Music and Dance

Singing and dancing were important parts of the Yokuts’ everyday life. They chanted songs when they played games. Women sang to their babies while they worked. The men sang and danced when they performed ceremonial dances such as the Rainmaking Ceremony and the Rattlesnake Dance.

Click here to listen to a Yokuts Acorn Grinding Song.  Songs are from Yokuts and Paiute Songs and Culture by Alfred Pietroforte (Naturegraph Publishers, 2005.) Permission to copy for educational use granted by collector/author.

They did not use any musical instruments, but the rhythms of their songs are very complicated. To keep in time, they used singing sticks, which were a kind of rattle made from elderberry wood. Click here to see how to make a singing stick.

During the Rainmaking Ceremony, the rainmaker wore a feathered skirt and headdress. He painted his body black and decorated himself with white feathers. He danced around a fire and burned herbs as he sang his magic songs.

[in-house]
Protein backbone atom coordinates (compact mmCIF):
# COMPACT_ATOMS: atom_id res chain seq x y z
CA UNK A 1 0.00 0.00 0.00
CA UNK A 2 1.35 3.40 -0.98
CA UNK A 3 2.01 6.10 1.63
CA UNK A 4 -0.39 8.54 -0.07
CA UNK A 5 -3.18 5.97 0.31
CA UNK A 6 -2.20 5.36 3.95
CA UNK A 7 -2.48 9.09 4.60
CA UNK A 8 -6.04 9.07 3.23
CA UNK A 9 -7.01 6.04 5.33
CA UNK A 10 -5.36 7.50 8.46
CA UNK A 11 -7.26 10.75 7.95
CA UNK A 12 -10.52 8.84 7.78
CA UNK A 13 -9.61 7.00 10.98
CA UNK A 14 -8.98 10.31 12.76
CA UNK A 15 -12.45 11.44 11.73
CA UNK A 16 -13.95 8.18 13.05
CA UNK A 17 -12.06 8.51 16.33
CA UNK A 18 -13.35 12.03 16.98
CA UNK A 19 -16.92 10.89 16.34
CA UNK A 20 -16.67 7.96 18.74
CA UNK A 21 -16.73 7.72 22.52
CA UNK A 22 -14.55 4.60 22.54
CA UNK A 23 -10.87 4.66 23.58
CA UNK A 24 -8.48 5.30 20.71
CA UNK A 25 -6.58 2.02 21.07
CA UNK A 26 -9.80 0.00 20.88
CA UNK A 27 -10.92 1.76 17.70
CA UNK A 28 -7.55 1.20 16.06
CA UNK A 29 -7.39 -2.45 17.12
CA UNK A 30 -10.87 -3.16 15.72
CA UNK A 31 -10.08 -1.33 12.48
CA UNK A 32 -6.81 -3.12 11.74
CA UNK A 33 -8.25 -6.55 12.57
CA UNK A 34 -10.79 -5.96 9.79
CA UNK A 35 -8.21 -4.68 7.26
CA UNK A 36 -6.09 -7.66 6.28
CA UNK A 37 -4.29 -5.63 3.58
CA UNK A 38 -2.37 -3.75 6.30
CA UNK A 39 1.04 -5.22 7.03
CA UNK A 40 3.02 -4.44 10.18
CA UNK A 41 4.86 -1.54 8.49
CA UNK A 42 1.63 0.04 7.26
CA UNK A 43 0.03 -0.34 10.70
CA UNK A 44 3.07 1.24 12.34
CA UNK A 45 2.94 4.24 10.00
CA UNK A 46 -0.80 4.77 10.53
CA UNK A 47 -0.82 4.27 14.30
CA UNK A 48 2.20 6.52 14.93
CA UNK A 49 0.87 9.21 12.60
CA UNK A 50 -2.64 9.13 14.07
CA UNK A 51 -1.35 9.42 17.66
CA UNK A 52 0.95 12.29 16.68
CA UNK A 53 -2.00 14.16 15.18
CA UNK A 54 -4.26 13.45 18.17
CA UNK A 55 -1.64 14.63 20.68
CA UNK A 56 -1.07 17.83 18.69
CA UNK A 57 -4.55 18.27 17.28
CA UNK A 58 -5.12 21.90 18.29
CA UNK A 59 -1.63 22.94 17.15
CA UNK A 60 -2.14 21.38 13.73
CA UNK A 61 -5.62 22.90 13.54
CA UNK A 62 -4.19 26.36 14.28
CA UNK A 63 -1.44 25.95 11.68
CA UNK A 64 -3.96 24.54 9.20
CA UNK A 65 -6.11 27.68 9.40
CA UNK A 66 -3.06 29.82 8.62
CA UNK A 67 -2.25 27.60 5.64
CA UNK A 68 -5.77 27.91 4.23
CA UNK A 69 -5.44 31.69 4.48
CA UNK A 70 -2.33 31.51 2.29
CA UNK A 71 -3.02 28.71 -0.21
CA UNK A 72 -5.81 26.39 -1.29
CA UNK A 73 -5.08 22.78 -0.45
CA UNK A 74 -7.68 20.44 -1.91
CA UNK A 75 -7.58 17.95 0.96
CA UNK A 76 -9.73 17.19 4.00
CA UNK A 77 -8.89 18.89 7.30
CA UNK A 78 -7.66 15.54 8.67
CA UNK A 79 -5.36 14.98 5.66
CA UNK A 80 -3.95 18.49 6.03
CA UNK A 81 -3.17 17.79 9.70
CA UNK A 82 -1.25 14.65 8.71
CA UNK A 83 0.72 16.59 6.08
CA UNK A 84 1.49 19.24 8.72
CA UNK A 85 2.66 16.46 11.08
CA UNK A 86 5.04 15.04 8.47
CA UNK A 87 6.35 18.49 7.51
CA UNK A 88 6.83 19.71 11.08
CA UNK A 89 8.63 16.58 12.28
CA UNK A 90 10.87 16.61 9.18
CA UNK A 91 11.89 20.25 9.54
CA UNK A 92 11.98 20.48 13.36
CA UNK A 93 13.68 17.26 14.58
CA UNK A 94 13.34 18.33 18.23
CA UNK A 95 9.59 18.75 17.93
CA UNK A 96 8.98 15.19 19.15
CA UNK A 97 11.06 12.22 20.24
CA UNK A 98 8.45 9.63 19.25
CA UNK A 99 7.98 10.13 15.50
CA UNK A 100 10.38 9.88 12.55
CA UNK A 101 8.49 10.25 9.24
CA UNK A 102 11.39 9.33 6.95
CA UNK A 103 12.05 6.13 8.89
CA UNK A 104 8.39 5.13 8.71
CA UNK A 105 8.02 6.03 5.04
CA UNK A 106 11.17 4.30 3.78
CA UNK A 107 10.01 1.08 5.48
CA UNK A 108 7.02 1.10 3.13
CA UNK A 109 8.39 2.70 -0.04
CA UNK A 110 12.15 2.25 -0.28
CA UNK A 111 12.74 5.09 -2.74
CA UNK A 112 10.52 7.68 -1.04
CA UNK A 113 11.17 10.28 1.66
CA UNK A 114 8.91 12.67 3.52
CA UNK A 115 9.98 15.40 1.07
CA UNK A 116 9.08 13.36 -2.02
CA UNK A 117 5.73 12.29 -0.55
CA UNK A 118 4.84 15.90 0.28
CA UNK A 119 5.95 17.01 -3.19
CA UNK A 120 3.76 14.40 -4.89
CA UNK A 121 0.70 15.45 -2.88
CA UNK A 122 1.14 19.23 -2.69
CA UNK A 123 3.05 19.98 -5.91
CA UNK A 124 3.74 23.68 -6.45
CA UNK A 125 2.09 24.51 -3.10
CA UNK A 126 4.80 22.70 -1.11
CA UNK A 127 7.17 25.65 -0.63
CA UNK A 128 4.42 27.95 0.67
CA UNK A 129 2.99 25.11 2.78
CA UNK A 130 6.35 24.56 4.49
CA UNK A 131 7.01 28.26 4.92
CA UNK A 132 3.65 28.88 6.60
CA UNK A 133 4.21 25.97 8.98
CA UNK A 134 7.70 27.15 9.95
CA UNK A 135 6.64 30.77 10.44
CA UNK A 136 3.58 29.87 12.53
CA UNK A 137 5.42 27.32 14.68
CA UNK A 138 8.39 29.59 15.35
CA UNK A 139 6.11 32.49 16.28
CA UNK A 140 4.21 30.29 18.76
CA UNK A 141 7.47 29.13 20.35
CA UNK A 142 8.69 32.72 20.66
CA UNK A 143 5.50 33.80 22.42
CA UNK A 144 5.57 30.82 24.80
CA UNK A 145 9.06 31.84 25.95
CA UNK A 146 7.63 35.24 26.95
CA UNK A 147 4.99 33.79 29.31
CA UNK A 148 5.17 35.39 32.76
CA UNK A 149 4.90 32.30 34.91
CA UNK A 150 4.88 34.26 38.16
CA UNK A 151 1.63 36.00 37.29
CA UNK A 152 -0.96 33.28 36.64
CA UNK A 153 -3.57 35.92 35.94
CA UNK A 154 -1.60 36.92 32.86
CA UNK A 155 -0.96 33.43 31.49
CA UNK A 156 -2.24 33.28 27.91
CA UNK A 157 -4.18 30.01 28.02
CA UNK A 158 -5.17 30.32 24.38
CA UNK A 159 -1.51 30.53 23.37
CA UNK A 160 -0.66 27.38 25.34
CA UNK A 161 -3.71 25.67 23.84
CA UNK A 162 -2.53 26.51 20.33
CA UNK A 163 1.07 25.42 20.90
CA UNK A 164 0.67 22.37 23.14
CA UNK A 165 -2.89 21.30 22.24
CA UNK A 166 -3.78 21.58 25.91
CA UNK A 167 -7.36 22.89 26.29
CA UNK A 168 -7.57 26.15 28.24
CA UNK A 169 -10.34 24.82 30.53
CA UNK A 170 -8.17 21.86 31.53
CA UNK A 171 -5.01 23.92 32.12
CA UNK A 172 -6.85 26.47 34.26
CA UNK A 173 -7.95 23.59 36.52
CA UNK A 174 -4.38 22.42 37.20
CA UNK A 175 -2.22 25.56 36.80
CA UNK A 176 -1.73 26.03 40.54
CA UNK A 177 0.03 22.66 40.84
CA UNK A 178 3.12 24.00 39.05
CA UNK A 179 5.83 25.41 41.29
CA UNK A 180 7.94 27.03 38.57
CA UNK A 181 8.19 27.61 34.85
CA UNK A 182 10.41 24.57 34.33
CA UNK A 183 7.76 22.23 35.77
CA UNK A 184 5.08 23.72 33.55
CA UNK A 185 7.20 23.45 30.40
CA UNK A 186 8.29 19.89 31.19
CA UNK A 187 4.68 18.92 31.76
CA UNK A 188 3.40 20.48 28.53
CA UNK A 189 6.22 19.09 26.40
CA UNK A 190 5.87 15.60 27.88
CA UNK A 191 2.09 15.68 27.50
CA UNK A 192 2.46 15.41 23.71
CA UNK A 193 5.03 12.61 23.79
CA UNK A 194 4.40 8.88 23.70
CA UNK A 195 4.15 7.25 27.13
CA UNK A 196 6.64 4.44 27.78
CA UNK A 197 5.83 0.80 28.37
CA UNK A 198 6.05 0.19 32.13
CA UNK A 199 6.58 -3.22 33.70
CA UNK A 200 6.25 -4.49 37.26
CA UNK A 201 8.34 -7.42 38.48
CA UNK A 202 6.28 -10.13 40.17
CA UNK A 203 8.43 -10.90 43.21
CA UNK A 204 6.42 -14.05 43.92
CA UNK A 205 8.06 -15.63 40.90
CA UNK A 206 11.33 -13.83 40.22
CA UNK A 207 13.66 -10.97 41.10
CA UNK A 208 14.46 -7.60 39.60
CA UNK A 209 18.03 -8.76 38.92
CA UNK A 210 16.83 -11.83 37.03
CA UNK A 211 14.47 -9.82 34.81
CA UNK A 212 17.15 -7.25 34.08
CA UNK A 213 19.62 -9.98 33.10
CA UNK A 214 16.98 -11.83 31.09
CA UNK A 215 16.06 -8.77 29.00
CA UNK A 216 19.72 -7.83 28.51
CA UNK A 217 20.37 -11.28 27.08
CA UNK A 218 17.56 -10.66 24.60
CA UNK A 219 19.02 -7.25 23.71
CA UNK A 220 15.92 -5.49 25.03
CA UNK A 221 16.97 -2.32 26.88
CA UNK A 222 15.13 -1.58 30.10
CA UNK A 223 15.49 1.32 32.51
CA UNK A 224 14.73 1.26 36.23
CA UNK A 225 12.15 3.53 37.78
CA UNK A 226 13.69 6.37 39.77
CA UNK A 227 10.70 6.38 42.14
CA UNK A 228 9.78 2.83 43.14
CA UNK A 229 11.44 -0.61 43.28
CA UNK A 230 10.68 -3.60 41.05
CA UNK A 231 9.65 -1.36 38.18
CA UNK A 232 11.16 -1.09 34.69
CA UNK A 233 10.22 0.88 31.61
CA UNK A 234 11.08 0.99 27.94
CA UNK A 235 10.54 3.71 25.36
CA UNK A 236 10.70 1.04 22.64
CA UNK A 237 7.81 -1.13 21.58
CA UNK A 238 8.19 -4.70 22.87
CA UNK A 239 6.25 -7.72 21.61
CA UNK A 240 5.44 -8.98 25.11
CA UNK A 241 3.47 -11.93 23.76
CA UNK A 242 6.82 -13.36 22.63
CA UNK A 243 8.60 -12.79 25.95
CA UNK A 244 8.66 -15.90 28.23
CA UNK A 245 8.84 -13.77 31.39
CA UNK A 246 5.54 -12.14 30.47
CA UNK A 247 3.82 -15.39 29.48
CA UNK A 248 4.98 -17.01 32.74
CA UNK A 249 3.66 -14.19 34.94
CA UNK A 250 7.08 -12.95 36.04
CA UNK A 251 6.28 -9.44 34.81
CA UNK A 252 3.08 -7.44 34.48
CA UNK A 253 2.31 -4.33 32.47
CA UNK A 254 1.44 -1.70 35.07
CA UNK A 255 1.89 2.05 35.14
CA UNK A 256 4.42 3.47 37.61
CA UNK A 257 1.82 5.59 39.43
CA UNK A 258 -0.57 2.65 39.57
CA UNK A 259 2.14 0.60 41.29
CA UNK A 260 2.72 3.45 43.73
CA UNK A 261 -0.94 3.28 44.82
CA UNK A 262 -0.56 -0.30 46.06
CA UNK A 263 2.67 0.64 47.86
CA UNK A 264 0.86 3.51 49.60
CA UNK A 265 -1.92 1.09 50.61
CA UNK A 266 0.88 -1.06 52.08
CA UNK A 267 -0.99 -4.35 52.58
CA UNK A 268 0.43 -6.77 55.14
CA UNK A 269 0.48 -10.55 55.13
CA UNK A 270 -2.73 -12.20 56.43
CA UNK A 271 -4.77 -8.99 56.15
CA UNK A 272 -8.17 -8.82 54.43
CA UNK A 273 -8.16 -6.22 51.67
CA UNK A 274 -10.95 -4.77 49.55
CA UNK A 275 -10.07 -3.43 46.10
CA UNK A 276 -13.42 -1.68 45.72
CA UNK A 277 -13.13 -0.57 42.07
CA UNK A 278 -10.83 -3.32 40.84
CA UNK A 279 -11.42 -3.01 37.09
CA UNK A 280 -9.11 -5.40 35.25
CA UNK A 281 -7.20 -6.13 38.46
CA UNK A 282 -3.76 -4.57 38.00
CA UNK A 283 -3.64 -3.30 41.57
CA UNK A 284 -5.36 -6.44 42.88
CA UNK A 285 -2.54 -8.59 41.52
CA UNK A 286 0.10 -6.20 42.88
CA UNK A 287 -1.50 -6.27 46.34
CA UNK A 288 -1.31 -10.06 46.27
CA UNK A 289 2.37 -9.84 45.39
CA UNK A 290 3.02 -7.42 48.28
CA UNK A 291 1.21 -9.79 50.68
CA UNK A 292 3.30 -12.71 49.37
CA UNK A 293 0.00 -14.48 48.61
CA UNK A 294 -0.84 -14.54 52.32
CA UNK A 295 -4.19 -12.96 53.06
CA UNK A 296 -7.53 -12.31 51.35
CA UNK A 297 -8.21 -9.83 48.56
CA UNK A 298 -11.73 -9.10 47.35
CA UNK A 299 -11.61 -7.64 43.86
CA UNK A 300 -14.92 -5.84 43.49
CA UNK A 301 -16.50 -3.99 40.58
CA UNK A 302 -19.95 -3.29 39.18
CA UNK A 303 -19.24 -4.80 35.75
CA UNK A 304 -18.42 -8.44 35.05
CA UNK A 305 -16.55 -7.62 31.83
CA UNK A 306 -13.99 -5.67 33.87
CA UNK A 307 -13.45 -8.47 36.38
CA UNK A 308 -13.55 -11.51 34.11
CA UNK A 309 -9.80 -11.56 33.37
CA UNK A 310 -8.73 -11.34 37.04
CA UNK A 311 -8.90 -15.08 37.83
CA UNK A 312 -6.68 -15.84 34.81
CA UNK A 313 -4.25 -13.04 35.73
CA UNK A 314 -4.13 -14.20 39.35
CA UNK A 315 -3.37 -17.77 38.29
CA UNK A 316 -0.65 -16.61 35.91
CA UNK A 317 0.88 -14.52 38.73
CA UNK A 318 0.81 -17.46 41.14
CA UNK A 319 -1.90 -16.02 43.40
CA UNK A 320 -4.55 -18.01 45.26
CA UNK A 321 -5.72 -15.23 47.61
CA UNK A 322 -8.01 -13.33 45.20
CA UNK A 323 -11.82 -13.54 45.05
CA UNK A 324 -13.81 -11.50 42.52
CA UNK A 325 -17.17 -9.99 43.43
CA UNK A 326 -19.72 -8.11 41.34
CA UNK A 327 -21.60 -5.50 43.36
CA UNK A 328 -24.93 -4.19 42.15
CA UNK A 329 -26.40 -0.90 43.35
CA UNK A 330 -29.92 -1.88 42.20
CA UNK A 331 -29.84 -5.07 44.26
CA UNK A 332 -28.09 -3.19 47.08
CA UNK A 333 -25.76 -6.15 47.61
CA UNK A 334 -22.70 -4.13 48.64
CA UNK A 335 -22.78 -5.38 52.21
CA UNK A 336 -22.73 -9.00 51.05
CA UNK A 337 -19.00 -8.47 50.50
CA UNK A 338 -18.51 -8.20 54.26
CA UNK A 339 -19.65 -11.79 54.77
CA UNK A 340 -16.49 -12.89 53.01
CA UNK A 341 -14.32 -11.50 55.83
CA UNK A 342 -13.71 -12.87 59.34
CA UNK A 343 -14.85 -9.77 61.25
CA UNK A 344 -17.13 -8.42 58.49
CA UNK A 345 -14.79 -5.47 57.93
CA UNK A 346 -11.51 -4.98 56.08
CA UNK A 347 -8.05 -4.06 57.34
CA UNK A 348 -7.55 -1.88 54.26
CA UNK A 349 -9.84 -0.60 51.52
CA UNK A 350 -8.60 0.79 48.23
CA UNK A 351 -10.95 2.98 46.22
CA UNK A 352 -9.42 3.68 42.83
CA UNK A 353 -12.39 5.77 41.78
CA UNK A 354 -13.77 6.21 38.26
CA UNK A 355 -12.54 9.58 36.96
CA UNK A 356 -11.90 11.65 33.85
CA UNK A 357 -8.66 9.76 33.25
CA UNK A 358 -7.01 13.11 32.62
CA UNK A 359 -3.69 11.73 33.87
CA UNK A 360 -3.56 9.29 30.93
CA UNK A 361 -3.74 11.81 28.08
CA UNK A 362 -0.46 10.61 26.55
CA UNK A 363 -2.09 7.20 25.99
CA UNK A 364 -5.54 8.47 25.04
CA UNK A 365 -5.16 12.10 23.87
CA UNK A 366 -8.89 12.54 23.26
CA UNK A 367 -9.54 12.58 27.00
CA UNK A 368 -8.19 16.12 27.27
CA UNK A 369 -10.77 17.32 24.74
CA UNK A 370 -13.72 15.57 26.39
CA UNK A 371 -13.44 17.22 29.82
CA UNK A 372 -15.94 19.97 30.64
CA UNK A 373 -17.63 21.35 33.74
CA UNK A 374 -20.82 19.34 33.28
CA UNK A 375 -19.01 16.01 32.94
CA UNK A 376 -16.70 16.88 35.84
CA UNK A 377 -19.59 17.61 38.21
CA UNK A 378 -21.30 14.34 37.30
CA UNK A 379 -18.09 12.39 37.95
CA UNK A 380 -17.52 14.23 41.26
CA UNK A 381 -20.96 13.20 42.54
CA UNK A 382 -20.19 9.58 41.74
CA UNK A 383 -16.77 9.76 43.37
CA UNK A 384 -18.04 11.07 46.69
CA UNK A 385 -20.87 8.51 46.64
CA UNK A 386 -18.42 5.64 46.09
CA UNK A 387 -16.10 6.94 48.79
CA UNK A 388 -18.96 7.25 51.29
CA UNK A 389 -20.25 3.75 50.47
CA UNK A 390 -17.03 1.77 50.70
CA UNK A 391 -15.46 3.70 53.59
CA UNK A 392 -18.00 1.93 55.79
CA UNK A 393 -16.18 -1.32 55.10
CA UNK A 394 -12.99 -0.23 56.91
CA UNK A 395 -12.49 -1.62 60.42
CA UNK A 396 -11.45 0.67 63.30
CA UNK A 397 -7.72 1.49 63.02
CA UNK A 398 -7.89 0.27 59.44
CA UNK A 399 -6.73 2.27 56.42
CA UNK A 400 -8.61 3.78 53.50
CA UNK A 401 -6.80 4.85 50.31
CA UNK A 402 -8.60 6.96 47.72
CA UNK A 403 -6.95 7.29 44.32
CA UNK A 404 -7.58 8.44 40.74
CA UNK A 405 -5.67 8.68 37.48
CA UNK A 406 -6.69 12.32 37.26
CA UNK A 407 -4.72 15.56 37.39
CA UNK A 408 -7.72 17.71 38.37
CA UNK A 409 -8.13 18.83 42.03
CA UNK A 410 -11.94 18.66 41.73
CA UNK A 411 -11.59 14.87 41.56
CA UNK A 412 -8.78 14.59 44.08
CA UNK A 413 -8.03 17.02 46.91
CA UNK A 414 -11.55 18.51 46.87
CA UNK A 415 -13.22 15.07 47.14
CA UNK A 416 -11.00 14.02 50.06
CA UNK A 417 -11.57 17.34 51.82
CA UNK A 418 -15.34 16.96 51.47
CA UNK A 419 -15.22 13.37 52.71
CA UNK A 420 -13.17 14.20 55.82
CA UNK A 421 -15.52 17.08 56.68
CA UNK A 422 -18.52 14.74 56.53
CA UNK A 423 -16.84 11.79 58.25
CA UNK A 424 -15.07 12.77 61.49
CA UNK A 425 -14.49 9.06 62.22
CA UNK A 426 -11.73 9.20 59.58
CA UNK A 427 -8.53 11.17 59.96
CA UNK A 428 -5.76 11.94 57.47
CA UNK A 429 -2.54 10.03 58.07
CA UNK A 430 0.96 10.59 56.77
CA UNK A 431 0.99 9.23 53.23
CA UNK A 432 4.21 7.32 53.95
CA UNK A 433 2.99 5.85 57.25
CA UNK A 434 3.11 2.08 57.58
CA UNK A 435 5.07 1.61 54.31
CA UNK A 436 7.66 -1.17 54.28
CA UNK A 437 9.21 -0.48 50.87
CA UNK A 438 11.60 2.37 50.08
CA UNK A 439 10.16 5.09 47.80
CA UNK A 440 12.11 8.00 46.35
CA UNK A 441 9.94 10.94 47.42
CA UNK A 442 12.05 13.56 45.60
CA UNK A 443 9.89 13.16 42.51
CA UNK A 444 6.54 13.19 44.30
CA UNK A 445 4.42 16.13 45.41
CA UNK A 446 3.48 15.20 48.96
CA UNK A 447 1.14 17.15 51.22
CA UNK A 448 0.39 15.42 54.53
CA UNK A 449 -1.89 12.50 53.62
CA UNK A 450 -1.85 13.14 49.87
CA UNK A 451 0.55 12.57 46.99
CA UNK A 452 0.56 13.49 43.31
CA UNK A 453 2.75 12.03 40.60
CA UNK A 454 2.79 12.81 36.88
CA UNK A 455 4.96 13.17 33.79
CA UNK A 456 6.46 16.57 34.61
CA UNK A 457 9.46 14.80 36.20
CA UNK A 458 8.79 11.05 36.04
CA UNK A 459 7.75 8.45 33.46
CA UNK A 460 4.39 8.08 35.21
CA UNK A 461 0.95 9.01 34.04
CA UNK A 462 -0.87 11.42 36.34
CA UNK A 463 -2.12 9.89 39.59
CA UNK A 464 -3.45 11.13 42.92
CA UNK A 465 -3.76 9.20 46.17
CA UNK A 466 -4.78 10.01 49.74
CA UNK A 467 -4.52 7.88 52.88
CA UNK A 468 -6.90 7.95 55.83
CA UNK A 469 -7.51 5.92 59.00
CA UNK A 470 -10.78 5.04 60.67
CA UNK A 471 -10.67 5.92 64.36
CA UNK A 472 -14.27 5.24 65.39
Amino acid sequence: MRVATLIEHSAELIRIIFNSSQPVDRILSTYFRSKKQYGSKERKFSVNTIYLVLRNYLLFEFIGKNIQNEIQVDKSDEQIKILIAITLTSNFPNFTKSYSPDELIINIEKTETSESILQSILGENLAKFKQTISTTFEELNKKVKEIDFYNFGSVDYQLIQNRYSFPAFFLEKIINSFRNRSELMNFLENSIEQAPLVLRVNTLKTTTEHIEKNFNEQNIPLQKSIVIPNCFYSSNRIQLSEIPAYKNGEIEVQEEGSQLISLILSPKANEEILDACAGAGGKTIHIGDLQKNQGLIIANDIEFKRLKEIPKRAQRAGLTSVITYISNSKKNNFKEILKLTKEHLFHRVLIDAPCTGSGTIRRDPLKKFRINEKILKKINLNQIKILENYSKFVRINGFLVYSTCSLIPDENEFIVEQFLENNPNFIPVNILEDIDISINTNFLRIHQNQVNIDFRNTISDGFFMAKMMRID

Click here to listen to a song that is sung while playing the hand game.  Songs are from Yokuts and Paiute Songs and Culture by Alfred Pietroforte (Naturegraph Publishers, 2005.) Permission to copy for educational use granted by collector/author.

The Rattlesnake Dance was performed in the spring. The Yokuts hoped it would keep them safe from rattlesnakes as they collected seeds and berries during the summer. They would not kill a rattlesnake because they believed that it was the helper of the Keeper of the Hereafter. The Yokuts believed that the rattlesnake’s business was to spy on them and report anyone who broke the rules of the tribe.

The Yokuts used very few musical instruments. The most popular rhythm instrument was the clapper. Rattles were also used as rhythm instruments. Yokuts used few, if any, drums. They beat two sticks together or beat on a log with a stick to keep time.

–Adapted from research by Mary Ann Brensel